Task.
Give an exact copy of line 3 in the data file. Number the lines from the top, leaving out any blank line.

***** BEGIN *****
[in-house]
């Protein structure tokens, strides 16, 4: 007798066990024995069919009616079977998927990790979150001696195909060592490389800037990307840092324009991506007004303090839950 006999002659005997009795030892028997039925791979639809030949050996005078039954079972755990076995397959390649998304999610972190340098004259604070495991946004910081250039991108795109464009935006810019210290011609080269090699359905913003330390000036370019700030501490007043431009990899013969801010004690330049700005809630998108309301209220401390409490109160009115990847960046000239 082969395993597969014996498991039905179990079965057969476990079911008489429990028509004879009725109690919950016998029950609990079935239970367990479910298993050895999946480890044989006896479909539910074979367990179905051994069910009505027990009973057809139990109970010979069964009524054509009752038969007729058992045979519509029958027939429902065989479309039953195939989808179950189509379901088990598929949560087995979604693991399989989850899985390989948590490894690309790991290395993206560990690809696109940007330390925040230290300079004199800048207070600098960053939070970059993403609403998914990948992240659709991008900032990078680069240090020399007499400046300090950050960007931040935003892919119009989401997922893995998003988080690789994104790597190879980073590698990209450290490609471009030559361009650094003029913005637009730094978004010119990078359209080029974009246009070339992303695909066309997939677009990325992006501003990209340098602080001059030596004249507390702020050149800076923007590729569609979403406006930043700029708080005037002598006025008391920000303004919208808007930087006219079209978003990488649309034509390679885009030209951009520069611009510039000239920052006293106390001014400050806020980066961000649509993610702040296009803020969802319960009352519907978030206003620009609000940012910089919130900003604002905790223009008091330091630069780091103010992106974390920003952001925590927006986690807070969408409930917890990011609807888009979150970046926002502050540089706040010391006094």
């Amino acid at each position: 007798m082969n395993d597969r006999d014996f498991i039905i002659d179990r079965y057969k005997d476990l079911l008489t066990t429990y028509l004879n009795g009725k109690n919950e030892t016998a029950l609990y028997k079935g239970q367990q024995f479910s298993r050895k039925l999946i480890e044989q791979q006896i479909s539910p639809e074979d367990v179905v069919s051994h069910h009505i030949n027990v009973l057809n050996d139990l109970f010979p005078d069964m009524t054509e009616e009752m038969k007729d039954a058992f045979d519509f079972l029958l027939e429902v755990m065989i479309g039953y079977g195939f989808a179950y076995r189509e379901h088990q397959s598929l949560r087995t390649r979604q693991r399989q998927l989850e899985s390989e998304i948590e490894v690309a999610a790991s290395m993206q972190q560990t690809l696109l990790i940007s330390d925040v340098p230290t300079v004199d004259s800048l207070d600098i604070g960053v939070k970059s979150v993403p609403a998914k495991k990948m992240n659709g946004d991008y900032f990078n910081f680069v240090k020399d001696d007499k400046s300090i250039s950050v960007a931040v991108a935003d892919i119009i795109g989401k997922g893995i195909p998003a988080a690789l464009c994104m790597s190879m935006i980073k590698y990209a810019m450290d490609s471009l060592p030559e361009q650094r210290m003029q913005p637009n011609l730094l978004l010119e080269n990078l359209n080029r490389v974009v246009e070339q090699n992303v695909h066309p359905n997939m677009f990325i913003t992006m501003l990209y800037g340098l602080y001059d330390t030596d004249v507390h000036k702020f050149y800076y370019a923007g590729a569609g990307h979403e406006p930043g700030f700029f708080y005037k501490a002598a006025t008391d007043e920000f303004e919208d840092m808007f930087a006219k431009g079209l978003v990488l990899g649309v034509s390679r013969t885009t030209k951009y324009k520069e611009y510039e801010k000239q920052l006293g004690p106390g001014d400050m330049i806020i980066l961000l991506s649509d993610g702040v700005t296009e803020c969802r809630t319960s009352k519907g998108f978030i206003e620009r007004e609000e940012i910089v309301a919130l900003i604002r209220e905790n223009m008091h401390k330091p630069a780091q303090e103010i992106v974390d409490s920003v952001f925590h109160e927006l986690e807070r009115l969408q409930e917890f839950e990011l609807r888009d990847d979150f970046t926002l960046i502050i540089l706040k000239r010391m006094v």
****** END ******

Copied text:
């Amino acid at each position: 007798m082969n395993d597969r006999d014996f498991i039905i002659d179990r079965y057969k005997d476990l079911l008489t066990t429990y028509l004879n009795g009725k109690n919950e030892t016998a029950l609990y028997k079935g239970q367990q024995f479910s298993r050895k039925l999946i480890e044989q791979q006896i479909s539910p639809e074979d367990v179905v069919s051994h069910h009505i030949n027990v009973l057809n050996d139990l109970f010979p005078d069964m009524t054509e009616e009752m038969k007729d039954a058992f045979d519509f079972l029958l027939e429902v755990m065989i479309g039953y079977g195939f989808a179950y076995r189509e379901h088990q397959s598929l949560r087995t390649r979604q693991r399989q998927l989850e899985s390989e998304i948590e490894v690309a999610a790991s290395m993206q972190q560990t690809l696109l990790i940007s330390d925040v340098p230290t300079v004199d004259s800048l207070d600098i604070g960053v939070k970059s979150v993403p609403a998914k495991k990948m992240n659709g946004d991008y900032f990078n910081f680069v240090k020399d001696d007499k400046s300090i250039s950050v960007a931040v991108a935003d892919i119009i795109g989401k997922g893995i195909p998003a988080a690789l464009c994104m790597s190879m935006i980073k590698y990209a810019m450290d490609s471009l060592p030559e361009q650094r210290m003029q913005p637009n011609l730094l978004l010119e080269n990078l359209n080029r490389v974009v246009e070339q090699n992303v695909h066309p359905n997939m677009f990325i913003t992006m501003l990209y800037g340098l602080y001059d330390t030596d004249v507390h000036k702020f050149y800076y370019a923007g590729a569609g990307h979403e406006p930043g700030f700029f708080y005037k501490a002598a006025t008391d007043e920000f303004e919208d840092m808007f930087a006219k431009g079209l978003v990488l990899g649309v034509s390679r013969t885009t030209k951009y324009k520069e611009y510039e801010k000239q920052l006293g004690p106390g001014d400050m330049i806020i980066l961000l991506s649509d993610g702040v700005t296009e803020c969802r809630t319960s009352k519907g998108f978030i206003e620009r007004e609000e940012i910089v309301a919130l900003i604002r209220e905790n223009m008091h401390k330091p630069a780091q303090e103010i992106v974390d409490s920003v952001f925590h109160e927006l986690e807070r009115l969408q409930e917890f839950e990011l609807r888009d990847d979150f970046t926002l960046i502050i540089l706040k000239r010391m006094v």